Describe, using models, the nature of electrical current, and explain the relationship between current, resistance and voltage (e.g., use a hydro-flow model to explain current, resistance and voltage).

Measure electrical resistance, and predict current flow, using Ohm's law (e.g., measure the different resistances of copper wire, nichrome wire, pencil leads and salt solution).
[ Prerequisite Skill: Grade 8 Mathematics, Patterns and Relations, SO 5 ]

Develop, test and troubleshoot circuit designs for a variety of specific purposes, based on low voltage circuits (e.g. develop and test a device that is activated by a photoelectric cell, develop a model hoist that will lift a load to a given level, then stop and release its load, test and evaluate the use of series and parallel circuits for wiring a set of lights).

Investigate toys, models and household appliances, and draw circuit diagrams to show the flow of electricity through them (e.g., safely dismantle discarded devices such as heating devices or motorized toys and draw diagrams to show the loads, conductors, and switching mechanisms).

Identify similarities and differences between microelectronic circuits and circuits in a house (e.g., compare the uses of switches in a house and transistors in a micro-circuit).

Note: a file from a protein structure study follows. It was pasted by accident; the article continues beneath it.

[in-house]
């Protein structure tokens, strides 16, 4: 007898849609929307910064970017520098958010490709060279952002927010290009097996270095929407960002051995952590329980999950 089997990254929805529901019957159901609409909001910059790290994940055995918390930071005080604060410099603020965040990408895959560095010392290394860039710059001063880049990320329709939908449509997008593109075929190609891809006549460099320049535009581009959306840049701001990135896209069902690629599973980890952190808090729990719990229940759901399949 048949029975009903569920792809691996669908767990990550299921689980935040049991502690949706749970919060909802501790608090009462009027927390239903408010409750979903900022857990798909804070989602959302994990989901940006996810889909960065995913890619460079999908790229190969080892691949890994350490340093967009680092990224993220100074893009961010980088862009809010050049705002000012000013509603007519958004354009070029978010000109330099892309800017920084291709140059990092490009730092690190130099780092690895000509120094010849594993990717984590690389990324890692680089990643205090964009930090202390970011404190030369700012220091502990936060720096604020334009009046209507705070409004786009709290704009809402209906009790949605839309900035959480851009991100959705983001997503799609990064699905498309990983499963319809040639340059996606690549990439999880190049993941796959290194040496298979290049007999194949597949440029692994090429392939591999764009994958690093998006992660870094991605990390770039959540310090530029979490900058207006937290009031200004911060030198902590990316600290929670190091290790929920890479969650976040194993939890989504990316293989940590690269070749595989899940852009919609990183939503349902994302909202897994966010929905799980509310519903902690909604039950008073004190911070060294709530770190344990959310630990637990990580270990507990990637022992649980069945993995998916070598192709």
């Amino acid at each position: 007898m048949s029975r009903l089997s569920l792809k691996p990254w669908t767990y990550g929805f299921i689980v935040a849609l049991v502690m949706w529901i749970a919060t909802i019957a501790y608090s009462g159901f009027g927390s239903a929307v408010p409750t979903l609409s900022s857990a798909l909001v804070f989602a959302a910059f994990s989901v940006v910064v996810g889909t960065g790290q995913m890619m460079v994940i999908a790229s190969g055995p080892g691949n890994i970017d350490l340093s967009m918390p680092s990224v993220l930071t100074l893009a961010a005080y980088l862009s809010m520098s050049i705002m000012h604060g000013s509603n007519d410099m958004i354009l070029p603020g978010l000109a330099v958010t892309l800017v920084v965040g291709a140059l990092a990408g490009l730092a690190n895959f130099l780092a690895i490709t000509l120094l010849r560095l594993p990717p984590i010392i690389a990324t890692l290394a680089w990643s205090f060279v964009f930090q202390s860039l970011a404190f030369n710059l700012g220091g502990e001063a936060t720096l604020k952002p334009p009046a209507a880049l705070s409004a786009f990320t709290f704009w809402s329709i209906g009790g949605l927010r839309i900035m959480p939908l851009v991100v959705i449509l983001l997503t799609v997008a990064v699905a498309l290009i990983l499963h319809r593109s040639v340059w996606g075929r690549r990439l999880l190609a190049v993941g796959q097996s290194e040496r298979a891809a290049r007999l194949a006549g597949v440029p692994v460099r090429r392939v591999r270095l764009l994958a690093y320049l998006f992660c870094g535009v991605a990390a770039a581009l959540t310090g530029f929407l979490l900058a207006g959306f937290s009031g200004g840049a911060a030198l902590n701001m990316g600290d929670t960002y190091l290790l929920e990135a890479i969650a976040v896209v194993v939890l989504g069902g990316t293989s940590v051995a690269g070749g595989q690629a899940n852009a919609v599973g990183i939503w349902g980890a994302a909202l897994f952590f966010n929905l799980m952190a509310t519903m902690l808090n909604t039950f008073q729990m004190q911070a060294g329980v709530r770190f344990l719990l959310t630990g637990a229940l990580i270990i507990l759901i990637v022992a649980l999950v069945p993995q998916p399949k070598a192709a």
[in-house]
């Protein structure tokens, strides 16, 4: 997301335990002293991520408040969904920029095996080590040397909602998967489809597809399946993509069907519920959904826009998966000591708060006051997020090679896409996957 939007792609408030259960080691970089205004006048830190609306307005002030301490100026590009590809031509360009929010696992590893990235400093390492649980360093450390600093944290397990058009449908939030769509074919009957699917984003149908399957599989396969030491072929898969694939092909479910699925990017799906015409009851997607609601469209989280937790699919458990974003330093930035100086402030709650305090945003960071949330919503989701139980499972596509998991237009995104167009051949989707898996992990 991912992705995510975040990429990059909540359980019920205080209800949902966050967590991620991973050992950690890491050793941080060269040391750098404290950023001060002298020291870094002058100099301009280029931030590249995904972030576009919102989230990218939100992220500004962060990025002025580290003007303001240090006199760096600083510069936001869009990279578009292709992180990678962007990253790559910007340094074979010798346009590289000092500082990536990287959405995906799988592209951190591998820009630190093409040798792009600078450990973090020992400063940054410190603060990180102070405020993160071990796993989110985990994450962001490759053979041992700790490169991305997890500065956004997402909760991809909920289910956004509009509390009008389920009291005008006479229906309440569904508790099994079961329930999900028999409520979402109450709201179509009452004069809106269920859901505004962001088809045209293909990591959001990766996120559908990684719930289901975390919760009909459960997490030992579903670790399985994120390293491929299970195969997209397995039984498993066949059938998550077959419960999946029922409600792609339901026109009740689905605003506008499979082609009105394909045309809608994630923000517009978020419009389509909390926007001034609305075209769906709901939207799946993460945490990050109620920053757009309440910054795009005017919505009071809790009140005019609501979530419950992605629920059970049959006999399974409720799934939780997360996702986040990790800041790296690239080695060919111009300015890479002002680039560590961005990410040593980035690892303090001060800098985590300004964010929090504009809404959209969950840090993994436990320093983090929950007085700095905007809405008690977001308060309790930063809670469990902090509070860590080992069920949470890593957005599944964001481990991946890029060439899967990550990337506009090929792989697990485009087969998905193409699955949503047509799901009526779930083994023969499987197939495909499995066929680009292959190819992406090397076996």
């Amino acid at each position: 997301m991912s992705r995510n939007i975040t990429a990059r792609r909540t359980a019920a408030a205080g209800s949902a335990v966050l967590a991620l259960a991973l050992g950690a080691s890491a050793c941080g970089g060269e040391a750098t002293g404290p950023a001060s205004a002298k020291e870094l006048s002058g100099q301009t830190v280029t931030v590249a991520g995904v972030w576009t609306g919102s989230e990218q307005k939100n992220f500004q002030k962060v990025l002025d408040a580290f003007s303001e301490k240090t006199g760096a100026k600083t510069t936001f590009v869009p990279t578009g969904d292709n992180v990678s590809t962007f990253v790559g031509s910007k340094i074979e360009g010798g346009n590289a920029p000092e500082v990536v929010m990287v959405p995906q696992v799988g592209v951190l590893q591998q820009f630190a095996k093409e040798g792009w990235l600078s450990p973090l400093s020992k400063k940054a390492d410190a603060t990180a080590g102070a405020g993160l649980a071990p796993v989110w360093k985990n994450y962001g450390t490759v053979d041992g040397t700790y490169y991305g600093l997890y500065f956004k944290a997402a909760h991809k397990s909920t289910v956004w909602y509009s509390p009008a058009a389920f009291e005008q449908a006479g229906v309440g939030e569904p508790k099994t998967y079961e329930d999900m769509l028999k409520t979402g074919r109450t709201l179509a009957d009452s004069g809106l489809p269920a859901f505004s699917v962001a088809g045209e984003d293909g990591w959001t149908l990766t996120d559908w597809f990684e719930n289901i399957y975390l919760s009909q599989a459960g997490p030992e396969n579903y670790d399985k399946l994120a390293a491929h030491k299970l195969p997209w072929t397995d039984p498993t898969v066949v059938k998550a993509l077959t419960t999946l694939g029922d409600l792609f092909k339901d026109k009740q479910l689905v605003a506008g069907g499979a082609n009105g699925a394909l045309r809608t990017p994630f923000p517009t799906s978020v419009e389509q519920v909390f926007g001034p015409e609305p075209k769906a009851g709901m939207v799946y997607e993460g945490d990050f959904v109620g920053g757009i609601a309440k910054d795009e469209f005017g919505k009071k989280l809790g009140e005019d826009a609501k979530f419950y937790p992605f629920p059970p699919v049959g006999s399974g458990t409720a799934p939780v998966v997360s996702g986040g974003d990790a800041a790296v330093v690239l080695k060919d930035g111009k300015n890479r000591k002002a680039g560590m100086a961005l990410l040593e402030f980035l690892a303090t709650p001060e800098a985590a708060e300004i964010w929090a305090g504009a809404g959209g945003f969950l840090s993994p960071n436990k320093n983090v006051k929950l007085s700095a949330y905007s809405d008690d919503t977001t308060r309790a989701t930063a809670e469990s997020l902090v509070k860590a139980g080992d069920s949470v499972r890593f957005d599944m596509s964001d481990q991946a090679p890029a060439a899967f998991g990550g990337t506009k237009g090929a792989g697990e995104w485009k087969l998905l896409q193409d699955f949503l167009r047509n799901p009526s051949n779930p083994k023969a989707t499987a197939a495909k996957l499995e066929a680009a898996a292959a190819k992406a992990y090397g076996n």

Students will:

Identify and estimate energy inputs and outputs for example devices and systems, and evaluate the efficiency of energy conversions identify the forms of energy inputs and outputs in a device or system

Apply appropriate units, measures and devices in determining and describing quantities of electrical and heat energy (e.g., measure, estimate or calculate the quantity of energy transformed by an electrical device).
[Prerequisite Skill: Grade 8 Mathematics, Patterns and Relations, SO 51]

Apply the concepts of conservation of energy and efficiency to the analysis of energy devices (e.g., identify examples of energy dissipation in the form of heat, and describe the effect of these losses on useful energy output).

Compare energy inputs and outputs of a device, and calculate its efficiency (e.g., given information on electrical consumption and work output of a motor-driven device, compare the number of joules of energy used, with the number of joules of work produced).
[Prerequisite Skill: Grade 8 Mathematics, Patterns and Relations, SO 14,151]

Investigate and describe techniques for reducing waste of energy in common household devices (e.g., by eliminating sources off friction in mechanical components, using more efficient forms of lighting, reducing overuse of appliances as in "overdrying" of clothes).

Students will.
Describe and discuss the societal and environmental implications of the use of electrical energy

Identify and evaluate alternative sources of electrical energy, including oil, gas, coal, biomass, wind, waves and batteries (e.g., identify renewable and nonrenewable sources for generating electricity; evaluate the use of batteries as an alternative to internal combustion engines).

Describe the by-products of electrical generation and their impacts on the environment (e.g., identify by-products and potential impacts of coal-fired electricity generation).

Identify example uses of electrical technologies, and evaluate technologies in terms of benefits and impacts (e.g. identify benefits and issues related to the use of electronic technologies for storing and transmitting personal information).

Identify concerns regarding conservation of energy resources, and evaluate means for improving the sustainability of energy use.